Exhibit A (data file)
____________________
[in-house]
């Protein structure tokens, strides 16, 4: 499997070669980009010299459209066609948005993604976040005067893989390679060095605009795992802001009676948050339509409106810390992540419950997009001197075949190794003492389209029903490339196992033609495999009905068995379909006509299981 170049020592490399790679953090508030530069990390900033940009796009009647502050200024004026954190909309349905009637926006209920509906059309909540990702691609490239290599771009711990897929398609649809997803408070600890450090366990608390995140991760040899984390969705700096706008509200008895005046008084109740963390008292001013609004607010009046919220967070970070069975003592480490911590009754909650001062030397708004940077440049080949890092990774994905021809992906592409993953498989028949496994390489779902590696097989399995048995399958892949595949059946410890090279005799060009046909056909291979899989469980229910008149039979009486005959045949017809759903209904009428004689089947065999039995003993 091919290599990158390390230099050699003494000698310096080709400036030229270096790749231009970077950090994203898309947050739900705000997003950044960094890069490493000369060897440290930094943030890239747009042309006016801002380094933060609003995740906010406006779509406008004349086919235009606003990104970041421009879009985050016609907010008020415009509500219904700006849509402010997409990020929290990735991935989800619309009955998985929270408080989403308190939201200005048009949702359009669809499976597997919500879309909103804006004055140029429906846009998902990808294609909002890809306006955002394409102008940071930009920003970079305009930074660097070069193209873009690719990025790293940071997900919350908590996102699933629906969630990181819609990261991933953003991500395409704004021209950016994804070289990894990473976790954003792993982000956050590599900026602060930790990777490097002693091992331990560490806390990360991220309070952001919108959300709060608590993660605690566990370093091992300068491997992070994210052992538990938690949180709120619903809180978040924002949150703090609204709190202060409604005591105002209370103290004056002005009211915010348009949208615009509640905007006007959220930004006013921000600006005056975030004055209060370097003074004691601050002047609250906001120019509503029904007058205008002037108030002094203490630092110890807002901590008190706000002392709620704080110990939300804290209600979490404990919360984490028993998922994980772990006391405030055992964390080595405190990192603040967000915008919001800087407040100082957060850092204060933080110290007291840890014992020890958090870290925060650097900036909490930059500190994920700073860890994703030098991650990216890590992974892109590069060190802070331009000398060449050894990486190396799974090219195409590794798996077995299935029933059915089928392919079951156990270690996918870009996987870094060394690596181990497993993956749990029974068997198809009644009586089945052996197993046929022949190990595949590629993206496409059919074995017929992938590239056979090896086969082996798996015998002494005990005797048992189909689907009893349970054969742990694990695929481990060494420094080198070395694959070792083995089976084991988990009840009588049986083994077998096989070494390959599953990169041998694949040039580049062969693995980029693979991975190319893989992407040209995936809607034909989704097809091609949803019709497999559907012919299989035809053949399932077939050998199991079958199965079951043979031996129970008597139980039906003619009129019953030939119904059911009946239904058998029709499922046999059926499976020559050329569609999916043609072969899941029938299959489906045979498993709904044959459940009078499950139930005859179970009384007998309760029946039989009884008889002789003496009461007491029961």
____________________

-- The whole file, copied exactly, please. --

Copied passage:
[in-house]
């Protein structure tokens, strides 16, 4: 499997070669980009010299459209066609948005993604976040005067893989390679060095605009795992802001009676948050339509409106810390992540419950997009001197075949190794003492389209029903490339196992033609495999009905068995379909006509299981 170049020592490399790679953090508030530069990390900033940009796009009647502050200024004026954190909309349905009637926006209920509906059309909540990702691609490239290599771009711990897929398609649809997803408070600890450090366990608390995140991760040899984390969705700096706008509200008895005046008084109740963390008292001013609004607010009046919220967070970070069975003592480490911590009754909650001062030397708004940077440049080949890092990774994905021809992906592409993953498989028949496994390489779902590696097989399995048995399958892949595949059946410890090279005799060009046909056909291979899989469980229910008149039979009486005959045949017809759903209904009428004689089947065999039995003993 091919290599990158390390230099050699003494000698310096080709400036030229270096790749231009970077950090994203898309947050739900705000997003950044960094890069490493000369060897440290930094943030890239747009042309006016801002380094933060609003995740906010406006779509406008004349086919235009606003990104970041421009879009985050016609907010008020415009509500219904700006849509402010997409990020929290990735991935989800619309009955998985929270408080989403308190939201200005048009949702359009669809499976597997919500879309909103804006004055140029429906846009998902990808294609909002890809306006955002394409102008940071930009920003970079305009930074660097070069193209873009690719990025790293940071997900919350908590996102699933629906969630990181819609990261991933953003991500395409704004021209950016994804070289990894990473976790954003792993982000956050590599900026602060930790990777490097002693091992331990560490806390990360991220309070952001919108959300709060608590993660605690566990370093091992300068491997992070994210052992538990938690949180709120619903809180978040924002949150703090609204709190202060409604005591105002209370103290004056002005009211915010348009949208615009509640905007006007959220930004006013921000600006005056975030004055209060370097003074004691601050002047609250906001120019509503029904007058205008002037108030002094203490630092110890807002901590008190706000002392709620704080110990939300804290209600979490404990919360984490028993998922994980772990006391405030055992964390080595405190990192603040967000915008919001800087407040100082957060850092204060933080110290007291840890014992020890958090870290925060650097900036909490930059500190994920700073860890994703030098991650990216890590992974892109590069060190802070331009000398060449050894990486190396799974090219195409590794798996077995299935029933059915089928392919079951156990270690996918870009996987870094060394690596181990497993993956749990029974068997198809009644009586089945052996197993046929022949190990595949590629993206496409059919074995017929992938590239056979090896086969082996798996015998002494005990005797048992189909689907009893349970054969742990694990695929481990060494420094080198070395694959070792083995089976084991988990009840009588049986083994077998096989070494390959599953990169041998694949040039580049062969693995980029693979991975190319893989992407040209995936809607034909989704097809091609949803019709497999559907012919299989035809053949399932077939050998199991079958199965079951043979031996129970008597139980039906003619009129019953030939119904059911009946239904058998029709499922046999059926499976020559050329569609999916043609072969899941029938299959489906045979498993709904044959459940009078499950139930005859179970009384007998309760029946039989009884008889002789003496009461007491029961």